Review: The Disappearance of Eleanor Rigby (Her)

Those of you who read my review on the first part of ‘The Disappearance of Eleanor Rigby’ (Him), may be a little confused to hear what follows. This film wasn’t merely more bearable but, I actually enjoyed it. Luckily for me, it was not the painstaking hour and a half that the last was.

I was preparing myself for disappointment yet again but was pleasantly surprised by the upbeat characters despite undertones of negativity and sad themes. Part of the reason why I preferred this film was due to the colourful array of characters. Unlike in ‘Him’ the characters were not just two dimensional structures for the protagonist to whine to, they had some real depth. Viola Davis’ portrayal of a cynically comical professor was wonderful, adding some light heartedness to the otherwise more sombre mix. Similarly Eleanor’s sister evoked some laughter, which the previous film was severely lacking.

A primary feature in the success of this film has to be the scarceness of McAvoy’s  character. Perhaps this is why I found Eleanor a little more likeable. The relationship between her and her sister balanced out the cold character conveyed previously. Another pleasing, albeit insignificant, event was the discovery of Eleanor’s name. Beatles fans among us will know that Eleanor Rigby is a song by them, so the little anecdote regarding that was a bonus.

Much of my disappointment at the last film came from the extreme dreariness of Conor, which none of his friends seemed to address. However I felt more inclined to liking Eleanor in this as she didn’t seem so self-pitying. Refreshingly, when she was her family and friends weren’t afraid of picking her up on it.

Not unexpectedly the viewer is more inclined to sympathise with Rigby, not only because her thought processes are made clear, but it appears as though she reverts to some childlike state. Throughout the film you can’t help but be captivated by her fragility. After her loss she seems to be just a young woman lost in the humble-jumble of life.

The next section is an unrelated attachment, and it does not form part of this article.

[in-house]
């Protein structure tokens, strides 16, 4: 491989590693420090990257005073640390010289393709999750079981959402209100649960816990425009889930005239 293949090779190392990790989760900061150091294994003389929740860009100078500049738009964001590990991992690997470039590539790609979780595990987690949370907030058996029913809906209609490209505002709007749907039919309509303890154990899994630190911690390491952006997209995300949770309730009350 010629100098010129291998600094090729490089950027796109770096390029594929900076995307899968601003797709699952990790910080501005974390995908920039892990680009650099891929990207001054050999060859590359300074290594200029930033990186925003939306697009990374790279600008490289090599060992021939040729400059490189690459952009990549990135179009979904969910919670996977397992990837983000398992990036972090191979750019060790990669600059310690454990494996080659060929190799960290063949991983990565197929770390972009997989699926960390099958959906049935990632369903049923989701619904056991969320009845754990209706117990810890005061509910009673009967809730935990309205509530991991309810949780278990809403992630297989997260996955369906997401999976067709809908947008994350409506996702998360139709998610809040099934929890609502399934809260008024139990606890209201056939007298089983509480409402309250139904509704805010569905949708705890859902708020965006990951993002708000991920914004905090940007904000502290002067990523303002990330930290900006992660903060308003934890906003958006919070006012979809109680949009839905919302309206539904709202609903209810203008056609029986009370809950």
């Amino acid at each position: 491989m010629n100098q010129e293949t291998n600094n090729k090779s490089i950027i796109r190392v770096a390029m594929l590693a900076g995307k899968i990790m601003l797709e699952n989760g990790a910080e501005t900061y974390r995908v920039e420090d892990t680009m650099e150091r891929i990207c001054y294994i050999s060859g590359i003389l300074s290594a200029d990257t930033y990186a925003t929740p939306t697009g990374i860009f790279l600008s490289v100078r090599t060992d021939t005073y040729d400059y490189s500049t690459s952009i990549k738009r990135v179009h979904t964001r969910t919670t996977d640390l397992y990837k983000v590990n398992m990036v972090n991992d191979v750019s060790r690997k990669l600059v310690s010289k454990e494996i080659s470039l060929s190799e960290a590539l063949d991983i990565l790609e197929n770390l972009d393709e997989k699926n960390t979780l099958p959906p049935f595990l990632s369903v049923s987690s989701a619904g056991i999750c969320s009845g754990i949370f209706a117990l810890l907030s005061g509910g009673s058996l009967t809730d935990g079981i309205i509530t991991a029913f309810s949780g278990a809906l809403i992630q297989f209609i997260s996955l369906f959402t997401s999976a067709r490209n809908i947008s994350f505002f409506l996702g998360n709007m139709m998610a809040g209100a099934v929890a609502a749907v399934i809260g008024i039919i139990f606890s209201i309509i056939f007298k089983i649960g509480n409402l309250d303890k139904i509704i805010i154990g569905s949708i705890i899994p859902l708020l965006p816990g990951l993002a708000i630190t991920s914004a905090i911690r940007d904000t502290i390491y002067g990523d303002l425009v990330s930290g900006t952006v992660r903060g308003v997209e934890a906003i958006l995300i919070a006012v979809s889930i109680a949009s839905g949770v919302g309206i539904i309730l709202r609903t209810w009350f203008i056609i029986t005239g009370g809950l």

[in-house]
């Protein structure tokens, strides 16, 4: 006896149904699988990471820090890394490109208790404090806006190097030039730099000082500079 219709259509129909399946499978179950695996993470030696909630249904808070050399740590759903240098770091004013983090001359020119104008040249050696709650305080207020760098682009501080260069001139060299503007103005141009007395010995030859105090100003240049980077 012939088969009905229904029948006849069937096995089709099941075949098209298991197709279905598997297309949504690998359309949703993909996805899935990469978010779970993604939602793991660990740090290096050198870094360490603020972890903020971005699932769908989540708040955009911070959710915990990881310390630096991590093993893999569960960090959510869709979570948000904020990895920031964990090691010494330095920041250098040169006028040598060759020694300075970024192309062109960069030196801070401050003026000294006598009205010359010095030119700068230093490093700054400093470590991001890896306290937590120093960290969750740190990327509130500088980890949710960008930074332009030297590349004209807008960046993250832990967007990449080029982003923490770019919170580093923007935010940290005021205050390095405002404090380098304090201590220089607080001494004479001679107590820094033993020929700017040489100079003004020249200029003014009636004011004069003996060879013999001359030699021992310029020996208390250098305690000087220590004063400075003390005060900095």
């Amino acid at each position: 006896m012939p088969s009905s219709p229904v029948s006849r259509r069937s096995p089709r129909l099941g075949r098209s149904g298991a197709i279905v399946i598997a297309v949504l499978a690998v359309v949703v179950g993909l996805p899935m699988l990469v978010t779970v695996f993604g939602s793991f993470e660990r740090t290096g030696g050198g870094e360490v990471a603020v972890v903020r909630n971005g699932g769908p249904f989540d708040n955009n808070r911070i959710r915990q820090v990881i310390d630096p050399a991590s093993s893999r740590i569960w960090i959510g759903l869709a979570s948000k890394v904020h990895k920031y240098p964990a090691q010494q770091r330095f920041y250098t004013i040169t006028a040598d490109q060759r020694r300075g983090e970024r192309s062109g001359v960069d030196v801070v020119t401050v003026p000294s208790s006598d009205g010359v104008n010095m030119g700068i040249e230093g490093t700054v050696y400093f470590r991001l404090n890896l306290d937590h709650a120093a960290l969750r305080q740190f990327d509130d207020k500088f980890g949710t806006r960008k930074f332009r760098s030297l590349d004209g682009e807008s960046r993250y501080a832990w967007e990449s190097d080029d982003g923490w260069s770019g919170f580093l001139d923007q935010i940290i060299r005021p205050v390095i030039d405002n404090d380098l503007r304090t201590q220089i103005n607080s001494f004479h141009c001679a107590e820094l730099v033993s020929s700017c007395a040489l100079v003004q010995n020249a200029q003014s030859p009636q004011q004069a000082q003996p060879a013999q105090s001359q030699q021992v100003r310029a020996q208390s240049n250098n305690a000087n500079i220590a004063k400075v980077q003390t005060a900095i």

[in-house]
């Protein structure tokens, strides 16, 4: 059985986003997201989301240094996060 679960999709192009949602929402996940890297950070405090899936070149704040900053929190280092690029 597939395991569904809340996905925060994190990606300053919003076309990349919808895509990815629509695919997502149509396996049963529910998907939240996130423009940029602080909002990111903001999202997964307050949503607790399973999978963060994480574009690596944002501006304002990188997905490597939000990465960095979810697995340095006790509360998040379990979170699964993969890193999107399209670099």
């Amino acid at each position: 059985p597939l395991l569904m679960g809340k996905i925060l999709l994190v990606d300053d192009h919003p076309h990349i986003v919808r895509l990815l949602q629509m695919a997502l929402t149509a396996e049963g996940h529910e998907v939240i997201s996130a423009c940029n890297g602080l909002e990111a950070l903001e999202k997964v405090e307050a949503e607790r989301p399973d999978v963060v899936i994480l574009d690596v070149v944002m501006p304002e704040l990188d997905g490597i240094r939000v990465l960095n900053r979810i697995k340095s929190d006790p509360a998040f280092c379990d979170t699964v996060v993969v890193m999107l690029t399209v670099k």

Strangely her story feels far less depressing, despite having endured the same tragic event as her partner. There is a tone of nostalgia, conveyed through flashbacks, as opposed to a tone of dull depression. These short memories act as an insight into the once happy lives of Eleanor and Conor and offer the viewer a greater understanding of their present day behaviour.

I’ll overlook the slight differences between parallel scenes within the films, hoping that they were an attempt to highlight the difference in perspective and memory. Although to me it was still a little annoying.

Ultimately this is a film about young love; how it can dry you out and you can fall into the cracks. Now if you can stomach the hour and a half of hell that is, ‘Him’, then this is really worth a watch.

Unfortunately the ending was still left unresolved, so looks like I’m going to have to watch ‘Them’ in order to be satisfied…


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